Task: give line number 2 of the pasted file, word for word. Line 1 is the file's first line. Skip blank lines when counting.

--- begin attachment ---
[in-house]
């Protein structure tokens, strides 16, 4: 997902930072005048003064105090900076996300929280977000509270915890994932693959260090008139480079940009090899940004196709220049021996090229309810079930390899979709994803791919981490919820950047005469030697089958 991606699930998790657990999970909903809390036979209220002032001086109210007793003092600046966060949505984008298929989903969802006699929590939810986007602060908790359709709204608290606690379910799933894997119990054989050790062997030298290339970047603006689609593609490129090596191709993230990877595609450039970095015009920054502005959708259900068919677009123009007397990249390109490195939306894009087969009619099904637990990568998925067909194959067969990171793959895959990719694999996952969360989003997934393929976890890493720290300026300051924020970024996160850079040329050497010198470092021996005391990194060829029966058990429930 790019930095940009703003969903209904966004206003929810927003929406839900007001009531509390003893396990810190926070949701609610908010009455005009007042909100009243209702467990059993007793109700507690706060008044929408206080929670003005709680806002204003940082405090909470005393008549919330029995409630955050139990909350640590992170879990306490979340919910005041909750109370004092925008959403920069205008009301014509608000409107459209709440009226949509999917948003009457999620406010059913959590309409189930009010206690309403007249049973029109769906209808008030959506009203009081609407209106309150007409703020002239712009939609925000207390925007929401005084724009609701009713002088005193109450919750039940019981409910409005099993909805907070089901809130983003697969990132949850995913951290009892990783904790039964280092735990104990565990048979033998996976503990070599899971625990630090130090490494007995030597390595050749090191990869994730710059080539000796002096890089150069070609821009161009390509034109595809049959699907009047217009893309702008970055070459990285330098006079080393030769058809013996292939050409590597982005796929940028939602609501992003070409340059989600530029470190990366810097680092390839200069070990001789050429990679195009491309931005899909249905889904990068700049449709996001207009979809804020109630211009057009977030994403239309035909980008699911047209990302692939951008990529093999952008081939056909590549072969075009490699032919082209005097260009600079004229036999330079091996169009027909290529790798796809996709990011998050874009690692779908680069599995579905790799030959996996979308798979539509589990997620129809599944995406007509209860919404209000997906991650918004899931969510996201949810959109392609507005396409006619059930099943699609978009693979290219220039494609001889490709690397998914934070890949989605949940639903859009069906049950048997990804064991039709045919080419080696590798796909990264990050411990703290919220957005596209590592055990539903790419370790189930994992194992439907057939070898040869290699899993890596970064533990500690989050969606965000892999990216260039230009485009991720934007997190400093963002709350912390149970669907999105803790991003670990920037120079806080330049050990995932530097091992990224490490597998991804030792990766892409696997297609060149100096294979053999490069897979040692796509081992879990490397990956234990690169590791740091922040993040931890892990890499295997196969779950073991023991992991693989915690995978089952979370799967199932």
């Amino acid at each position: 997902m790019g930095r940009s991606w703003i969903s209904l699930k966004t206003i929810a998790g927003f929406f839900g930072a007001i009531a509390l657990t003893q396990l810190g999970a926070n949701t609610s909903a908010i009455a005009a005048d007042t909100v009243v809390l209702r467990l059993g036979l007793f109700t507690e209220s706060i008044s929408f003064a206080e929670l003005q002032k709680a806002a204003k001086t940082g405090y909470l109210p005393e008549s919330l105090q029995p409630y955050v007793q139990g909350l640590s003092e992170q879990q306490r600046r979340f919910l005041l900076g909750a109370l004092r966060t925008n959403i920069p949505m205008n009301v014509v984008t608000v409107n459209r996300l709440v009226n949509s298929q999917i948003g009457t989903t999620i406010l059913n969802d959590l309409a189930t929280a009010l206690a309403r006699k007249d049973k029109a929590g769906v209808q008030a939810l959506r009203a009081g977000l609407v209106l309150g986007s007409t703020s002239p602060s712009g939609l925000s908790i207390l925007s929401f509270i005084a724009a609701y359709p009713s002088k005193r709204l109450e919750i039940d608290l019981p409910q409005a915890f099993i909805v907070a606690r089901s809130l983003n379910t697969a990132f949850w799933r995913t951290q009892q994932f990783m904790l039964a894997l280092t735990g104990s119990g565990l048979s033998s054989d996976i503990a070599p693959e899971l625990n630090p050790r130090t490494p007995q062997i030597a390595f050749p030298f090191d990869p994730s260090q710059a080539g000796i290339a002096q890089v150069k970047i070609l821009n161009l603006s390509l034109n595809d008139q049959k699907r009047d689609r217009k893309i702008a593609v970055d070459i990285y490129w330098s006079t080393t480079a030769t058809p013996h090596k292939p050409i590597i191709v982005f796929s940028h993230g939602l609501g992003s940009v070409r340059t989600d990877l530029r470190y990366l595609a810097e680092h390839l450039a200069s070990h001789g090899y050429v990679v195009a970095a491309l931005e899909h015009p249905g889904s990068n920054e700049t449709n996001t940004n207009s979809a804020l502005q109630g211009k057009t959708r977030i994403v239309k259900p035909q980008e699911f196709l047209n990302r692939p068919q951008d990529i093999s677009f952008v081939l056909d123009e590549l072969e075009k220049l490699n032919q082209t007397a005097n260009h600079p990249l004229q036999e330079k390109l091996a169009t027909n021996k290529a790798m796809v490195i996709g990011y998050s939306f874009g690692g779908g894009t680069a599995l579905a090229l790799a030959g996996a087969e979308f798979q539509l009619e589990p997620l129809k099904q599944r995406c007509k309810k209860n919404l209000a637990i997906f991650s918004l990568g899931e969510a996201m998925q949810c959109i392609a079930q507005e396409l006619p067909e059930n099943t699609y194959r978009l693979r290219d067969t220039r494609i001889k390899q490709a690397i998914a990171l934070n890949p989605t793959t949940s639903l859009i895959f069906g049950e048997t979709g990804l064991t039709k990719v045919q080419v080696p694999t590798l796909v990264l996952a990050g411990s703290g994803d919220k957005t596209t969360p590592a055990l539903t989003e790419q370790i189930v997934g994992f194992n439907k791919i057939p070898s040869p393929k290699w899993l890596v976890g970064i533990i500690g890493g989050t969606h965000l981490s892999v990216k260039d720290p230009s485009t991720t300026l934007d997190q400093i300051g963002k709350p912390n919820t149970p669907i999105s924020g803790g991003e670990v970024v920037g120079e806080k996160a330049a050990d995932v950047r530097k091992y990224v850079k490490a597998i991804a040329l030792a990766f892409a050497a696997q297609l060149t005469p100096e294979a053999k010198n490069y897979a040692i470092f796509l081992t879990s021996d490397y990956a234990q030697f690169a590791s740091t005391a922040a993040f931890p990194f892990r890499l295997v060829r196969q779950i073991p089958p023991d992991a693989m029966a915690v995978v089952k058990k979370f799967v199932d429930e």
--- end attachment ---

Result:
């Protein structure tokens, strides 16, 4: 997902930072005048003064105090900076996300929280977000509270915890994932693959260090008139480079940009090899940004196709220049021996090229309810079930390899979709994803791919981490919820950047005469030697089958 991606699930998790657990999970909903809390036979209220002032001086109210007793003092600046966060949505984008298929989903969802006699929590939810986007602060908790359709709204608290606690379910799933894997119990054989050790062997030298290339970047603006689609593609490129090596191709993230990877595609450039970095015009920054502005959708259900068919677009123009007397990249390109490195939306894009087969009619099904637990990568998925067909194959067969990171793959895959990719694999996952969360989003997934393929976890890493720290300026300051924020970024996160850079040329050497010198470092021996005391990194060829029966058990429930 790019930095940009703003969903209904966004206003929810927003929406839900007001009531509390003893396990810190926070949701609610908010009455005009007042909100009243209702467990059993007793109700507690706060008044929408206080929670003005709680806002204003940082405090909470005393008549919330029995409630955050139990909350640590992170879990306490979340919910005041909750109370004092925008959403920069205008009301014509608000409107459209709440009226949509999917948003009457999620406010059913959590309409189930009010206690309403007249049973029109769906209808008030959506009203009081609407209106309150007409703020002239712009939609925000207390925007929401005084724009609701009713002088005193109450919750039940019981409910409005099993909805907070089901809130983003697969990132949850995913951290009892990783904790039964280092735990104990565990048979033998996976503990070599899971625990630090130090490494007995030597390595050749090191990869994730710059080539000796002096890089150069070609821009161009390509034109595809049959699907009047217009893309702008970055070459990285330098006079080393030769058809013996292939050409590597982005796929940028939602609501992003070409340059989600530029470190990366810097680092390839200069070990001789050429990679195009491309931005899909249905889904990068700049449709996001207009979809804020109630211009057009977030994403239309035909980008699911047209990302692939951008990529093999952008081939056909590549072969075009490699032919082209005097260009600079004229036999330079091996169009027909290529790798796809996709990011998050874009690692779908680069599995579905790799030959996996979308798979539509589990997620129809599944995406007509209860919404209000997906991650918004899931969510996201949810959109392609507005396409006619059930099943699609978009693979290219220039494609001889490709690397998914934070890949989605949940639903859009069906049950048997990804064991039709045919080419080696590798796909990264990050411990703290919220957005596209590592055990539903790419370790189930994992194992439907057939070898040869290699899993890596970064533990500690989050969606965000892999990216260039230009485009991720934007997190400093963002709350912390149970669907999105803790991003670990920037120079806080330049050990995932530097091992990224490490597998991804030792990766892409696997297609060149100096294979053999490069897979040692796509081992879990490397990956234990690169590791740091922040993040931890892990890499295997196969779950073991023991992991693989915690995978089952979370799967199932």